I took all these photos. I like how this 1967 Oldsmobile reflects me! To see a slideshow of several other interesting examples of automobile typography, go here.
Very nice. That 426 GTX ornament is rather anachronistic, given the year and how different the Road Runner was ornamented just a year or two later. It looks like it was left over from 1961.
Now here’s the really big question: which automotive typeface should we use for our new Curbside Classic logo (which is way overdue for a re-do)?
Given the variety of cars we cover here shouldn’t it look like an automotive ransom note with a little bit of as many automotive typefaces as possible? 😛
Iconic logos get their power through longevity. Consider the Ford logo — its basic look has changed relatively little over the last century.
Since your site is about classics, why not follow in Ford’s footsteps and make only incremental changes?
Your current logo is a little basic so I could see an experienced designer argue for a completely different approach. Perhaps the site is new enough that it could get away with such a sharp change. But if you go that route the resulting logo needs to be good enough to survive the test of time.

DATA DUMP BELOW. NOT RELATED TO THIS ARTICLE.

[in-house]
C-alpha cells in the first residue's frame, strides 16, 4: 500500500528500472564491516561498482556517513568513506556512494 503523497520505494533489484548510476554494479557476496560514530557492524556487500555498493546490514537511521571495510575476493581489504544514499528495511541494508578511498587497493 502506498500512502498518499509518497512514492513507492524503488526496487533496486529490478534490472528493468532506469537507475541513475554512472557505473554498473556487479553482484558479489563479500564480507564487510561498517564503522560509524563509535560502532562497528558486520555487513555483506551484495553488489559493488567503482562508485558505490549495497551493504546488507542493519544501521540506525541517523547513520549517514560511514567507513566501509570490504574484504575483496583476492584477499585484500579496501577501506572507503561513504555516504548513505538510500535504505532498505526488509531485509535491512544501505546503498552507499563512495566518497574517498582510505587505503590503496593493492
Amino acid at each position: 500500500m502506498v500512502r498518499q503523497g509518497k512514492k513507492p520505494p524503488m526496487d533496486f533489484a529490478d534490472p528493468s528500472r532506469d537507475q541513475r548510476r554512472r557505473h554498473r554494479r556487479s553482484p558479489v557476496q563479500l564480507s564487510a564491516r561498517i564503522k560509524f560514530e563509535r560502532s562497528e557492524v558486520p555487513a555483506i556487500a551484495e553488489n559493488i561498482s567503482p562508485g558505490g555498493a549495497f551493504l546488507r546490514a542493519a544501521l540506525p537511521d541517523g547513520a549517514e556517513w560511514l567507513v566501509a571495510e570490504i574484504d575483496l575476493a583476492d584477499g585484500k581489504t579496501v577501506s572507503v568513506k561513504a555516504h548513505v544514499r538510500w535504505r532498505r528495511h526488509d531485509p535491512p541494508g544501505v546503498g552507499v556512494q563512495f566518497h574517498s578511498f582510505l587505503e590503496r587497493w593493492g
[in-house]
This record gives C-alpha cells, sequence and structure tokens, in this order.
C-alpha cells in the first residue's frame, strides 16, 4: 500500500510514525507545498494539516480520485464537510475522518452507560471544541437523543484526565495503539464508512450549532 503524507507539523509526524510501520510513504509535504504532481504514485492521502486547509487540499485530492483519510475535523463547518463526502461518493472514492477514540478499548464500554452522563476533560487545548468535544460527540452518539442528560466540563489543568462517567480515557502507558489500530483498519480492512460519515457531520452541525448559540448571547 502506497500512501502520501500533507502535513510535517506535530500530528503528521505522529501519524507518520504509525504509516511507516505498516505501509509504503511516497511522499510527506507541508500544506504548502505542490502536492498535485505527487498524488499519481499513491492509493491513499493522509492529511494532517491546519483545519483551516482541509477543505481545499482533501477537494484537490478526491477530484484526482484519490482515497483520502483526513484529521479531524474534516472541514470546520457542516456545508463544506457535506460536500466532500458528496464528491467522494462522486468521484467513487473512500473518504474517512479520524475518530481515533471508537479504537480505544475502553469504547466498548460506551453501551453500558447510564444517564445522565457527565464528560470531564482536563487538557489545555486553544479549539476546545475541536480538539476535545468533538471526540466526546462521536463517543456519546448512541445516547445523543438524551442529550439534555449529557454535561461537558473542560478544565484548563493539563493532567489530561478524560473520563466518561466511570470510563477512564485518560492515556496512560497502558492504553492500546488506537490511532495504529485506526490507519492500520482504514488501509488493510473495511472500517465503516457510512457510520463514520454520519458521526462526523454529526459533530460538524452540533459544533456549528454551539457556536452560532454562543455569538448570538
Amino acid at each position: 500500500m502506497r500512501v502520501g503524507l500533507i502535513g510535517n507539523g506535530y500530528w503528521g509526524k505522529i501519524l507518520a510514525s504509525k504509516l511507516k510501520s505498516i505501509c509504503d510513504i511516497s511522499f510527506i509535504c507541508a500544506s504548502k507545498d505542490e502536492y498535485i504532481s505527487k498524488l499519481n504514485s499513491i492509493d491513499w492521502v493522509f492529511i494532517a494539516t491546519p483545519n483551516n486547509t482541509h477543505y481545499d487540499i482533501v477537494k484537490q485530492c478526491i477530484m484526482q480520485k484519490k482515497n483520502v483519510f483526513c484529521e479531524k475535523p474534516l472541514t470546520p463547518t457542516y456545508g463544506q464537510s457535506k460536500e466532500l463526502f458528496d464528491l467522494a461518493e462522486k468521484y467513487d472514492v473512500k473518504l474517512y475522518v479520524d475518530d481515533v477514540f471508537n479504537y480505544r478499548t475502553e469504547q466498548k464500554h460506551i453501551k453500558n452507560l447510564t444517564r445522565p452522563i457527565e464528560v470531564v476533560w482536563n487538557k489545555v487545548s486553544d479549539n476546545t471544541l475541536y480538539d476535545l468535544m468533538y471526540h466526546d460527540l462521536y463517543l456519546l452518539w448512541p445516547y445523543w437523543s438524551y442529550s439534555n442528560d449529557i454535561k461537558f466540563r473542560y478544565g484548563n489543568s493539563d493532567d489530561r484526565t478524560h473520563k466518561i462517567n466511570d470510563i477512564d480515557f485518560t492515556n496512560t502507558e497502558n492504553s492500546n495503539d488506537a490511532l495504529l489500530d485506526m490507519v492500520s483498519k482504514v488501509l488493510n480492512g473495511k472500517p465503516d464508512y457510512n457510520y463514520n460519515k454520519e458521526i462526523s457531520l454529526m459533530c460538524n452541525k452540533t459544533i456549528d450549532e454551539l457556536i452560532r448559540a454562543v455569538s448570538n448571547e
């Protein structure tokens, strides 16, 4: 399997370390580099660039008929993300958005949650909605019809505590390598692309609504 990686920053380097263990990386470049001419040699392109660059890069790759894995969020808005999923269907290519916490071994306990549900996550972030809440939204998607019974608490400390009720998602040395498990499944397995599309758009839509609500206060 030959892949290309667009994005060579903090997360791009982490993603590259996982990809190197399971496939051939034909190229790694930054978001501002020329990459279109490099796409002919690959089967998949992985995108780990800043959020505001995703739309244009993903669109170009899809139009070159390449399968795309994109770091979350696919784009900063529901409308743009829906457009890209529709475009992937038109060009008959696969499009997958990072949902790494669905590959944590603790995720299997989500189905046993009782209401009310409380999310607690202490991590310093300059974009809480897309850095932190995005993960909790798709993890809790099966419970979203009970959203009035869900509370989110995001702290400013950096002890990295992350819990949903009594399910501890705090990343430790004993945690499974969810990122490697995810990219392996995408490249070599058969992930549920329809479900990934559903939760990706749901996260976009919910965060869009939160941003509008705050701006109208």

Whatever you do, don’t let an amateur completely redesign the logo. Then you’ll be back in the same place two years from now.
The logo can be used to “position” your site relative to other sources of auto history. What makes you different? For example, I don’t think you want a highly polished logo like Ate’s or Hemmings’. That wouldn’t express the populist culture of CC.
Very good point, and one I’ve been grappling with since the beginning. I made up the current logo using MS Paint in about 30 minutes, the first time I’d ever even attempted anything like that.
I knew I didn’t want the stereotypical shiny/chromey “classic car” site logo, and when the web designer helping me put the site together showed me a couple of her drafts for just that, it reinforced my desire to go in a very different direction.
The “populist culture” of CC was its inspiration. And I don’t want to lose that. So whatever we do, that has to very much be kept in consideration.
Paul, that makes sense. So perhaps you might invoke the first rule of logo design: When in doubt, do absolutely nothing.
Remember that logos are like faces — their most important role is to be readily identified. Beauty isn’t necessarily an advantage. Would Jimmy Durante’s career have benefitted if he had gotten a nose job?
You could also make some minor tweaks such as switching out some new photos. One of them might be a “slice of life” photo that includes people. That would emphasize the site’s unusual emphasis on stories.
The Blue Oval has been pretty constant, but Ford went through a phase in the 1950s and ’60s when they used a red, white and bluweshield adorned with three lions. Chevy’s “bow tie” is probably a better example, or Daimler-Benz’s three-pointed star.
Which Curbside Classic(s) best exemplify this site? Maybe there’s inspiration in those cars’ logotypes.